Tuesday, November 29, 2011

ain m'arvin simcha b'simcha and sheva brachos

The Yerushalmi derives from Lavan's instruction to Ya'akov Avinu, "Malei shavua zos," to wait until sheva brachos with Leah are over before he marries Rachel, that one cannot mix two simchos together -- ain m'arvin simcha b'simcha.  Even though the Yerushalmi holds that one cannot learn halachos from events pre-mattan Torah, the pasuk establishes that one cannot emotionally dance at two weddings, i.e. it gives us an insight into the facts on the ground from which the halacha then follows (for more on this issue, see this post at Havolim). 

Based on this din, the Rambam paskens that one cannot get married on Yom Tov since ain m'arvin simcha b'simcha.  Yet, the Rambam also paskens that one is permitted to marry multiple wives at one time, so long as the sheva bracha of each is celebrated independently.  In other words, after one big wedding ceremony the chosson will in week 1 celebrate sheva brachos with wife#1, in week 2 he will celebrate sheva brachos with wife#2, and so on.  Why then can one not get married on Yom Tov and simply celebrate sheva brachos a week later after Yom Tov?  Just like one can get marry two wives simultaneously and celebrate the sheva brachos of wife #2 a week after the fact, why can't a person get married on Y"T and celebrate sheva brachos a week later?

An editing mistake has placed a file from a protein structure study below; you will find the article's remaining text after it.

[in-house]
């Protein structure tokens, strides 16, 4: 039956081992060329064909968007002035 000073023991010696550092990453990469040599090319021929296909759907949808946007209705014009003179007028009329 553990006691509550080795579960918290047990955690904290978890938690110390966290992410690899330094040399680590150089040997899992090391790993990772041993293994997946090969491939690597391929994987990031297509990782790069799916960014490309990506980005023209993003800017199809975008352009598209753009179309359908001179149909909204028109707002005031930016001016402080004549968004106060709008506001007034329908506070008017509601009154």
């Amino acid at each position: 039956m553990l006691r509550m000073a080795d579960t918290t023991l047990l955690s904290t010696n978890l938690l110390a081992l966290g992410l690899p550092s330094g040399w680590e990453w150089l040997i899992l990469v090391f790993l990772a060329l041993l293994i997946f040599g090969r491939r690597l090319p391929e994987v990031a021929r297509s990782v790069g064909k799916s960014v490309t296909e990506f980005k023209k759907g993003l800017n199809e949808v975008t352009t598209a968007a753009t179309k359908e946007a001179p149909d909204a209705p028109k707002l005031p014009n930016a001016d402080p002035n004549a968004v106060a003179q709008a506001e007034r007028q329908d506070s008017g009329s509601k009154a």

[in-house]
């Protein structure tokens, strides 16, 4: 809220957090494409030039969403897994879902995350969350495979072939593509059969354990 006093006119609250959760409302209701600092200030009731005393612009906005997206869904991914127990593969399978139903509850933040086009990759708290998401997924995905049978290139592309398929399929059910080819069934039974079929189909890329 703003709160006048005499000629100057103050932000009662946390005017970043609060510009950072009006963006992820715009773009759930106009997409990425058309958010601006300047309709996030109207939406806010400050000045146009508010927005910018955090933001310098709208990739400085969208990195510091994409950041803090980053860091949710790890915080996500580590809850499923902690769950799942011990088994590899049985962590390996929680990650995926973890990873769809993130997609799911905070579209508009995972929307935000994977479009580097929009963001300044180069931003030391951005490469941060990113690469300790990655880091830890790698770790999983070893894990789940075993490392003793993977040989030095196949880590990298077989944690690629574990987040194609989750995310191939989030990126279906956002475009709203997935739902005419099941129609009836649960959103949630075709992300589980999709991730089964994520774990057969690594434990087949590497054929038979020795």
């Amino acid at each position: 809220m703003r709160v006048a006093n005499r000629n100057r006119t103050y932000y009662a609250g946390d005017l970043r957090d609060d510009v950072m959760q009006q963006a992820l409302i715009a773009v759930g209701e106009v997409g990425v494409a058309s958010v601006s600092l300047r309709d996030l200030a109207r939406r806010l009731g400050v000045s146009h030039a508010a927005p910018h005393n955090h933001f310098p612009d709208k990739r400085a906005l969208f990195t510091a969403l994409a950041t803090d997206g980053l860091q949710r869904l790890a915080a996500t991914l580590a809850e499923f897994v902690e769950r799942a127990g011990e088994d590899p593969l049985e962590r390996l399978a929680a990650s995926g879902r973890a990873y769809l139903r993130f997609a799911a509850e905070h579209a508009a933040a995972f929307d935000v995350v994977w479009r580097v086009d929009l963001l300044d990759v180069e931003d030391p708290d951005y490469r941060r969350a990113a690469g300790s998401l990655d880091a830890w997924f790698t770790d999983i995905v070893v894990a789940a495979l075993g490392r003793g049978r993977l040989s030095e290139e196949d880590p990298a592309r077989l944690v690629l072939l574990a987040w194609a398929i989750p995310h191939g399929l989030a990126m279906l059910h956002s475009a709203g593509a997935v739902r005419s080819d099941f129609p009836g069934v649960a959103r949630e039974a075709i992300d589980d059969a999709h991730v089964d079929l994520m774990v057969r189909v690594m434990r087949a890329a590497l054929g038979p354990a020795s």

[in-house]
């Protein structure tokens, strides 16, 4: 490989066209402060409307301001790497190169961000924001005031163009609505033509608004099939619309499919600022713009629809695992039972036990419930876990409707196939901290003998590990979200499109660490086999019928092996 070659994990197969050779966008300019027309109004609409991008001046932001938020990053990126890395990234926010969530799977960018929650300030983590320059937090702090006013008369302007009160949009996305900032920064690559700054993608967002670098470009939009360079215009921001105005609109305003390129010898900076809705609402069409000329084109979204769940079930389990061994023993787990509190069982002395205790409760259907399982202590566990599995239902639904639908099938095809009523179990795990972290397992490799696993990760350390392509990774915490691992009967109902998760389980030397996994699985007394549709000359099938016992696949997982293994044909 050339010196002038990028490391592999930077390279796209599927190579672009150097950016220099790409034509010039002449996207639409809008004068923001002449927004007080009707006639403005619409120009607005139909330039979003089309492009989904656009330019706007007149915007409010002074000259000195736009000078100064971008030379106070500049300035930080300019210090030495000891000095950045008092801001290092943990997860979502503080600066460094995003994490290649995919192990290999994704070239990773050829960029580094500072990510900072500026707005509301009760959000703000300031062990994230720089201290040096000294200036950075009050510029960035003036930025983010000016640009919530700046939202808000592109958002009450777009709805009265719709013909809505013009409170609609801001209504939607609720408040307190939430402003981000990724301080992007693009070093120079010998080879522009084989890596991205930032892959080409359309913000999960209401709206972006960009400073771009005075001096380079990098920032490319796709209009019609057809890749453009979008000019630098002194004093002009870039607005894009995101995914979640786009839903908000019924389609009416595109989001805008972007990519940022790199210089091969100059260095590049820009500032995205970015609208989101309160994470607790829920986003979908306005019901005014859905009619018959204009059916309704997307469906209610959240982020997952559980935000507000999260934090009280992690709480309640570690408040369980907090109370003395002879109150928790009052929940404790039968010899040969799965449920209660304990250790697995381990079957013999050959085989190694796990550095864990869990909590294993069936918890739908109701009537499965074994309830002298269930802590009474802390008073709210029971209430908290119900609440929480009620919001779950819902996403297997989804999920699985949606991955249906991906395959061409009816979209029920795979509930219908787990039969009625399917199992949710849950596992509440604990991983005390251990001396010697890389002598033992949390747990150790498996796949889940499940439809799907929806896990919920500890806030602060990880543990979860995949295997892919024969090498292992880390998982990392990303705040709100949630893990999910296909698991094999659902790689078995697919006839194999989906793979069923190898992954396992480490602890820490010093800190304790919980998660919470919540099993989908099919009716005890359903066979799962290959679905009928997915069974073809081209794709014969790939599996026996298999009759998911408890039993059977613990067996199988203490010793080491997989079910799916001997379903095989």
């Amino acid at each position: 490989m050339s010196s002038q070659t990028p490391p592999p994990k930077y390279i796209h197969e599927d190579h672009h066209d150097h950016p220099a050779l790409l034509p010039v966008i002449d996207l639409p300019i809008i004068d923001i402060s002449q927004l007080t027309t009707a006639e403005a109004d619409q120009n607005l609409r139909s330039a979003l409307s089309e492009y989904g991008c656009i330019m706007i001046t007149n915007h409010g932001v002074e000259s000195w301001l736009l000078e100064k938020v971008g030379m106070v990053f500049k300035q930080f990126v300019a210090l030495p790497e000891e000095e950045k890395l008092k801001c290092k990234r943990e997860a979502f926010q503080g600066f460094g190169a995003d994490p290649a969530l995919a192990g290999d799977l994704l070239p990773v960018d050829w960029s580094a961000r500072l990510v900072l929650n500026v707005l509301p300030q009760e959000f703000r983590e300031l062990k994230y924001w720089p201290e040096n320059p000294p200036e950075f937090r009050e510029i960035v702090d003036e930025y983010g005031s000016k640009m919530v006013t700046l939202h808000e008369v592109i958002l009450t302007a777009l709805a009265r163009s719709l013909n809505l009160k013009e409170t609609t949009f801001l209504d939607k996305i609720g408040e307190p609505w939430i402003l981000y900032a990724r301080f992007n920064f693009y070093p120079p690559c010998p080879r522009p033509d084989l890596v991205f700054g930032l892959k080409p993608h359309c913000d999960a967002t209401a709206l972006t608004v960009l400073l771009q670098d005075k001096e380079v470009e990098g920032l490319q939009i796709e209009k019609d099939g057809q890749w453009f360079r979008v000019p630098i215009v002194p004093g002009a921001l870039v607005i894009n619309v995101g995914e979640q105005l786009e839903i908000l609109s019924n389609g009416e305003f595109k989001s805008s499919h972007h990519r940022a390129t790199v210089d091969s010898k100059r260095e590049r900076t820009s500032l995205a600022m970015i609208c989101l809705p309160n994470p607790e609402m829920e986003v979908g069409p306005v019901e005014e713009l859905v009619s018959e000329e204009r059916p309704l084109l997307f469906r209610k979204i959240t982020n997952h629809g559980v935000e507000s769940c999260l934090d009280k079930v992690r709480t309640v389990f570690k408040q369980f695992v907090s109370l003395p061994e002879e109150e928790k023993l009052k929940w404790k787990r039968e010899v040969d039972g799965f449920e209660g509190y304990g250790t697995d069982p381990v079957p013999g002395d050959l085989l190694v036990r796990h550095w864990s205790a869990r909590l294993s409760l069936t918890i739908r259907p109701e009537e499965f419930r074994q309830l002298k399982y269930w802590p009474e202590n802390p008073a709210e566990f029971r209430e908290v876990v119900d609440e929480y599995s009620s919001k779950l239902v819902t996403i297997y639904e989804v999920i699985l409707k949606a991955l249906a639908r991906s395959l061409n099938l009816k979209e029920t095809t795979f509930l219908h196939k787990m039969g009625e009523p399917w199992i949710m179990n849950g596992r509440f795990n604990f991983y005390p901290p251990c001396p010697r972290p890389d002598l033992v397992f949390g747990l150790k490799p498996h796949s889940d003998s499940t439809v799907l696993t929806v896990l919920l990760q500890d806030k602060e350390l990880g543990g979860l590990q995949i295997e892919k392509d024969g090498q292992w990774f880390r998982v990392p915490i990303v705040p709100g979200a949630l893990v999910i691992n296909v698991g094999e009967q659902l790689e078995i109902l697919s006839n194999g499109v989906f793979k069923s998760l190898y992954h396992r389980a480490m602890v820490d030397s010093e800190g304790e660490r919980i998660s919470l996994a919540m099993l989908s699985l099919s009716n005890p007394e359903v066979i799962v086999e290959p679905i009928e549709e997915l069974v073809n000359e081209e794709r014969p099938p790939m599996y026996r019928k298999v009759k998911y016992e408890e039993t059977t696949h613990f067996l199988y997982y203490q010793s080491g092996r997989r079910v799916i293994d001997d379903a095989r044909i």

The Brisker Rav answers that there are two dinim in sheva brachos: 1) The person getting married has a special status as chosson; 2) A din in the simcha being celebrated not being interrupted.   

A person who marries multiple wives has a chalos shem chosson multiple times over.  The only concern is that the simcha of each wedding not interfere with any other wedding.  That can be accomplished by breaking up the sheva brachos into multiple weeks. 

However, if a person gets married on Yom Tov, the celebration of Yom Tov prevents the shem chosson from being chal.  It's not enough to put the sheva brachos after Yom Tov, because at the critical moment of chassuna the shem chosson will not fully take effect.